10.10.2.1:0          Operational DU   Passive  0000:00:01  1/1                   
     ------------------------------------------------------------------------------ 
     TOTAL: 1 session(s) Found.                                                     

  3. Enable MPLS L2VPN on PEs.

    # Configure PE1.

    [PE1] mpls l2vpn
    [PE1-l2vpn] quit
    

    # Configure PE2.

    [PE2] mpls l2vpn
    [PE2-l2vpn] quit

  4. Create GRE tunnel interfaces on PEs and establish a GRE tunnel between PEs.

    # Configure PE1.

    [PE1] interface tunnel 0/0/1
    [PE1-Tunnel0/0/1] ip address 10.2.1.1 255.255.255.0 
    [PE1-Tunnel0/0/1] tunnel-protocol gre
    [PE1-Tunnel0/0/1] source 10.10.1.1
    [PE1-Tunnel0/0/1] destination 10.10.2.1
    [PE1-Tunnel0/0/1] quit

    # Configure PE2.

    [PE2] interface tunnel 0/0/1
    [PE2-Tunnel0/0/1] ip address 10.2.1.2 255.255.255.0 
    [PE2-Tunnel0/0/1] tunnel-protocol gre
    [PE2-Tunnel0/0/1] source 10.10.2.1
    [PE2-Tunnel0/0/1] destination 10.10.1.1
    [PE2-Tunnel0/0/1] quit

    After the configurations are complete, the tunnel interfaces go Up and can ping each other.

    The display on PE1 is used as an example.
    [PE1] ping -a 10.2.1.1 10.2.1.2
      PING 10.2.1.2: 56  data bytes, press CTRL_C to break        
        Reply from 10.2.1.2: bytes=56 Sequence=1 ttl=255 time=1 ms
        Reply from 10.2.1.2: bytes=56 Sequence=2 ttl=255 time=1 ms
        Reply from 10.2.1.2: bytes=56 Sequence=3 ttl=255 time=1 ms
        Reply from 10.2.1.2: bytes=56 Sequence=4 ttl=255 time=1 ms
        Reply from 10.2.1.2: bytes=56 Sequence=5 ttl=255 time=1 ms
                                                                  
      --- 10.2.1.2 ping statistics ---                            
        5 packet(s) transmitted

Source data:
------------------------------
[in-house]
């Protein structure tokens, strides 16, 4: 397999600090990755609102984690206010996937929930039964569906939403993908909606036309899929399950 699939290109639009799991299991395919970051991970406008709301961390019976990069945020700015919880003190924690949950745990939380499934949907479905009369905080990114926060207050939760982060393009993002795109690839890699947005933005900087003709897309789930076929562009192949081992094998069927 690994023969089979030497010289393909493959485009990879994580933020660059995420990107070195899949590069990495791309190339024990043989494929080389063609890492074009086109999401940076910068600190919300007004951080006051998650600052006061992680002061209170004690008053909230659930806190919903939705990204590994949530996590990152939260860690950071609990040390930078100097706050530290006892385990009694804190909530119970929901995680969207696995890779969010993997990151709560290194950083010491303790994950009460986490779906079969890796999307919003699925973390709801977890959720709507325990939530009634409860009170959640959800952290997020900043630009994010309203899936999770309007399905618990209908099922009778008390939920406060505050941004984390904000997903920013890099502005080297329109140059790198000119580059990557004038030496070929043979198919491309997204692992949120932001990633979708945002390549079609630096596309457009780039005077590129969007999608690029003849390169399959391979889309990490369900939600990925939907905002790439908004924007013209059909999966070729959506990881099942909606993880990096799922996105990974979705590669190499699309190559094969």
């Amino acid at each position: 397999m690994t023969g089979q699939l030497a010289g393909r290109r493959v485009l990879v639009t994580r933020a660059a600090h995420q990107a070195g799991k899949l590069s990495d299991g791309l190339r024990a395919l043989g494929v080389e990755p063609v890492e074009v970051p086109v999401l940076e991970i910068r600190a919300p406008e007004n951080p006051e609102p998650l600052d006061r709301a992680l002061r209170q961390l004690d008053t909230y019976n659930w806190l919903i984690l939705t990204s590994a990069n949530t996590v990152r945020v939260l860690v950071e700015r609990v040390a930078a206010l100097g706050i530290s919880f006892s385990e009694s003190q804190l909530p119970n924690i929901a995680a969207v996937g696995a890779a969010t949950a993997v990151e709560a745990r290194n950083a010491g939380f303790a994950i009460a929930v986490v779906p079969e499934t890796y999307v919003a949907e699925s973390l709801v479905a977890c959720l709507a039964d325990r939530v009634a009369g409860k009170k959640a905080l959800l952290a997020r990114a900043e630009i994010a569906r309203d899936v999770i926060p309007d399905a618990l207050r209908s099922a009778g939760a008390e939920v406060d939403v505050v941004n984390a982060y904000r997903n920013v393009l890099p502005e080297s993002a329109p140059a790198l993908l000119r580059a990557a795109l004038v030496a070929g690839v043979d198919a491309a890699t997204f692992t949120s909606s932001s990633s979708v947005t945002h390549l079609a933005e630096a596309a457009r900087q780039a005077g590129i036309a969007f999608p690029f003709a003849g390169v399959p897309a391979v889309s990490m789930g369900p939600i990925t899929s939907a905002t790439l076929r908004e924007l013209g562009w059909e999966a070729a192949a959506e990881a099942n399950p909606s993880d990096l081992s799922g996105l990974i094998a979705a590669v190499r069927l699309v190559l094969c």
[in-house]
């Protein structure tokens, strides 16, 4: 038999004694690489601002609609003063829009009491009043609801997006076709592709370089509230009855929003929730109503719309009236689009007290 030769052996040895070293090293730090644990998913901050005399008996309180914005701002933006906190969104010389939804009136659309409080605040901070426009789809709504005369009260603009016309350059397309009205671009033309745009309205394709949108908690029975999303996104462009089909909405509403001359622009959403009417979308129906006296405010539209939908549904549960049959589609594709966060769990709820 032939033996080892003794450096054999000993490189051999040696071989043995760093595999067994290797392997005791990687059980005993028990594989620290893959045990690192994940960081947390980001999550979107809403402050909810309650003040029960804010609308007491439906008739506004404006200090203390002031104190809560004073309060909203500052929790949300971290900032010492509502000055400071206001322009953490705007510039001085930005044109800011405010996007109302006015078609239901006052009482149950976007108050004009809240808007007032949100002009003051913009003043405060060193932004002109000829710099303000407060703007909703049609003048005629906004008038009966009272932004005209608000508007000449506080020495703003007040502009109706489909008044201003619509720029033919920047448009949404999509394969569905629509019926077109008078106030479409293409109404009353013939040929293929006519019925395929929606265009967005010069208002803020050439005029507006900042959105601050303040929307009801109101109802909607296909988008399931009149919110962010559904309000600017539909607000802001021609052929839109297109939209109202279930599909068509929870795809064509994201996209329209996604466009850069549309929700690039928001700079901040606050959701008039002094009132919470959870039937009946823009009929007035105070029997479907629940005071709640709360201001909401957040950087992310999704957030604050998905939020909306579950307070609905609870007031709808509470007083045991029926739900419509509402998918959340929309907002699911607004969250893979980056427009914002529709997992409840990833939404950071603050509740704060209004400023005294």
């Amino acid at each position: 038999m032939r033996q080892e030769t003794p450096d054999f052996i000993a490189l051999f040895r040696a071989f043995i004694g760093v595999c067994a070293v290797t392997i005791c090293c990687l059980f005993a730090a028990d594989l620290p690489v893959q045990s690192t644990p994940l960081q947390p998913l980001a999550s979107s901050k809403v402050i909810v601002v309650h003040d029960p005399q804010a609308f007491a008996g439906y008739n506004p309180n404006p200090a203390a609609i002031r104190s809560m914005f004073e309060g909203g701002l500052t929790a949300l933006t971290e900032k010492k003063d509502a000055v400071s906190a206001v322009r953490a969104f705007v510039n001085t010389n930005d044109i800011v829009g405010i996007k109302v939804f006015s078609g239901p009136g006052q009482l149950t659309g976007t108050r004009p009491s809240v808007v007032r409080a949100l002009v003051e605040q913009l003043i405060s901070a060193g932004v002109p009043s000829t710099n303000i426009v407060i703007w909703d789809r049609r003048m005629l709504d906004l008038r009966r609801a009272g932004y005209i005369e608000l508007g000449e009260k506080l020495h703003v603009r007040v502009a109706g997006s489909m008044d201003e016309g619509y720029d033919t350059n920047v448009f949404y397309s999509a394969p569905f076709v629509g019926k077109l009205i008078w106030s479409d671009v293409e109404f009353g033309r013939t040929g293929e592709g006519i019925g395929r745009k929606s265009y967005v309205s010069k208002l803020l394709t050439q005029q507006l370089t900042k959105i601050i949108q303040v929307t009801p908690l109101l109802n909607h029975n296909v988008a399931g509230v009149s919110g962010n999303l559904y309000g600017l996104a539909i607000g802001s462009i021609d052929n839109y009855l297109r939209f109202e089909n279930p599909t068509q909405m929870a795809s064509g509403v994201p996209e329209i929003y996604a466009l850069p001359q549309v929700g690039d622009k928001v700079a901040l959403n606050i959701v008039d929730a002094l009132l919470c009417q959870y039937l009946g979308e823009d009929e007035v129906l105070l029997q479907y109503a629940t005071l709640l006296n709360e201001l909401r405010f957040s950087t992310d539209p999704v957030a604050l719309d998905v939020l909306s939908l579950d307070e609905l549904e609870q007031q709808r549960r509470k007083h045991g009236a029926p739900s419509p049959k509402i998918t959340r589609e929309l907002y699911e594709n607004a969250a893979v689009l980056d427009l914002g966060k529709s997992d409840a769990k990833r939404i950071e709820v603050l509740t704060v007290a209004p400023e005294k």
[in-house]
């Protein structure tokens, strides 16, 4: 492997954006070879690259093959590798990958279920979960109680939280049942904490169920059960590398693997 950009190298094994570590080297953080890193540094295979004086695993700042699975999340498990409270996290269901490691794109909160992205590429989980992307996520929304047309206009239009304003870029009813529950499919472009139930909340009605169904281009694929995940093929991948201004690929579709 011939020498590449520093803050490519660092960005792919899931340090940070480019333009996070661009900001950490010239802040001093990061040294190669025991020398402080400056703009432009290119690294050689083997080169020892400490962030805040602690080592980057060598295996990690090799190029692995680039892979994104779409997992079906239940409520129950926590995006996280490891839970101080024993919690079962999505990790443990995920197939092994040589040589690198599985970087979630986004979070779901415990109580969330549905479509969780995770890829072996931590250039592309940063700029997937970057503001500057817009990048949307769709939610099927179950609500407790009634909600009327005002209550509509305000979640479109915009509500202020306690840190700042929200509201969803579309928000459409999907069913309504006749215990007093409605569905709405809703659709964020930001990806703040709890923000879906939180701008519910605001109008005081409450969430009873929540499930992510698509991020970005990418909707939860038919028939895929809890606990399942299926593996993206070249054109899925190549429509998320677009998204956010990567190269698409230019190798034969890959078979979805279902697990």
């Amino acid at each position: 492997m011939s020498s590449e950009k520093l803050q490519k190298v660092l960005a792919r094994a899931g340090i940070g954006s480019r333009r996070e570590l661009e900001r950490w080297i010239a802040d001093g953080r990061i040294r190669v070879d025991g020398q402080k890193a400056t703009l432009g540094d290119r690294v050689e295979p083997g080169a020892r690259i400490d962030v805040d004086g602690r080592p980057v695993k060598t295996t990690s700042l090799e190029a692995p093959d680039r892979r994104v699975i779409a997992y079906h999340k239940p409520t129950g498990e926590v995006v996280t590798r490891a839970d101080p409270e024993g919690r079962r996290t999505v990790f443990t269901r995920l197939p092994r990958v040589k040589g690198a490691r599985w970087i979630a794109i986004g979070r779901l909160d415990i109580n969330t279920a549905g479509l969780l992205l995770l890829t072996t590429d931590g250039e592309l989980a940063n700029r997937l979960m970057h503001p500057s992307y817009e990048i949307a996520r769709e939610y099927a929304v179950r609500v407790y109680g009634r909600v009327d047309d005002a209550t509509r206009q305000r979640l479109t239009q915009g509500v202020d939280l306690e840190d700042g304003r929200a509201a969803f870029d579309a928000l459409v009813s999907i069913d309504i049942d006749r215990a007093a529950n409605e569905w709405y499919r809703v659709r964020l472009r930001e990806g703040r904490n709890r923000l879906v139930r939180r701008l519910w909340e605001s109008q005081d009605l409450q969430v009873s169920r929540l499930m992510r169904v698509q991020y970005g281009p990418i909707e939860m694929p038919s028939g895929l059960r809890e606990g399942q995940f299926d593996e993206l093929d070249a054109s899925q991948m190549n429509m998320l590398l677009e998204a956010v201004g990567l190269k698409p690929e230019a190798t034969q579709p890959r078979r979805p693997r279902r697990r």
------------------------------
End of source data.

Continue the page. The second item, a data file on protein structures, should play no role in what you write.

5 packet(s) received                                      
        0.00% packet loss                                         
        round-trip min/avg/max = 1/1/1 ms

  5. Configure a tunnel policy, create VC connections, and apply the policy to the VC connections so that VLL services can be transmitted over a GRE tunnel.

    # Configure PE1.

    [PE1] tunnel-policy gre1
    [PE1-tunnel-policy-gre1] tunnel select-seq gre load-balance-number 1
    [PE1-tunnel-policy-gre1] quit
    [PE1] interface gigabitethernet 1/0/0
    [PE1-GigabitEthernet1/0/0] mpls l2vc 10.10.2.1 39 tunnel-policy gre1
    [PE1-GigabitEthernet1/0/0] quit

    # Configure PE2.

    [PE2] tunnel-policy gre1
    [PE2-tunnel-policy-gre1] tunnel select-seq gre load-balance-number 1
    [PE2-tunnel-policy-gre1] quit
    [PE2] interface gigabitethernet 2/0/0
    [PE2-GigabitEthernet2/0/0] mpls l2vc 10.10.1.1 39 tunnel-policy gre1
    [PE2-GigabitEthernet2/0/0] quit

  6. Verify the configuration.

    # After the configurations are complete, check the L2VPN connection on PEs. You can see that an L2VC connection has been set up and is in Up state.

    # The display on PE1 is used as an example.
    [PE1] display mpls l2vc interface gigabitethernet 1/0/0
     *client interface       : GigabitEthernet1/0/0 is up
      Administrator PW       : no
      session state          : up
      AC status              : up
      Ignore AC state        : disable
      VC state               : up
      Label state            : 0
      Token state            : 0
      VC ID                  : 39
      VC type                : Ethernet
      destination            : 10.10.2.1
      local group ID         : 0            remote group ID      : 0
      local VC label         : 1025         remote VC label      : 1024
      local AC OAM State     : up
      local PSN OAM State    : up
      local forwarding state : forwarding
      local status code      : 0x0
      remote AC OAM state    : up
      remote PSN OAM state   : up
      remote forwarding state: forwarding
      remote status code     : 0x0
      ignore standby state   : no
      BFD for PW             : unavailable
      VCCV State             : up
      manual fault           : not set
      active state           : active
      forwarding entry       : exist
      link state             : up
      local VC MTU           : 1500         remote VC MTU        : 1500
      local VCCV             : alert ttl lsp-ping bfd 
      remote VCCV            : alert ttl lsp-ping bfd 
      local control word     : disable      remote control word  : disable
      tunnel policy name     : gre1
      PW template name       : --
      primary or secondary   : primary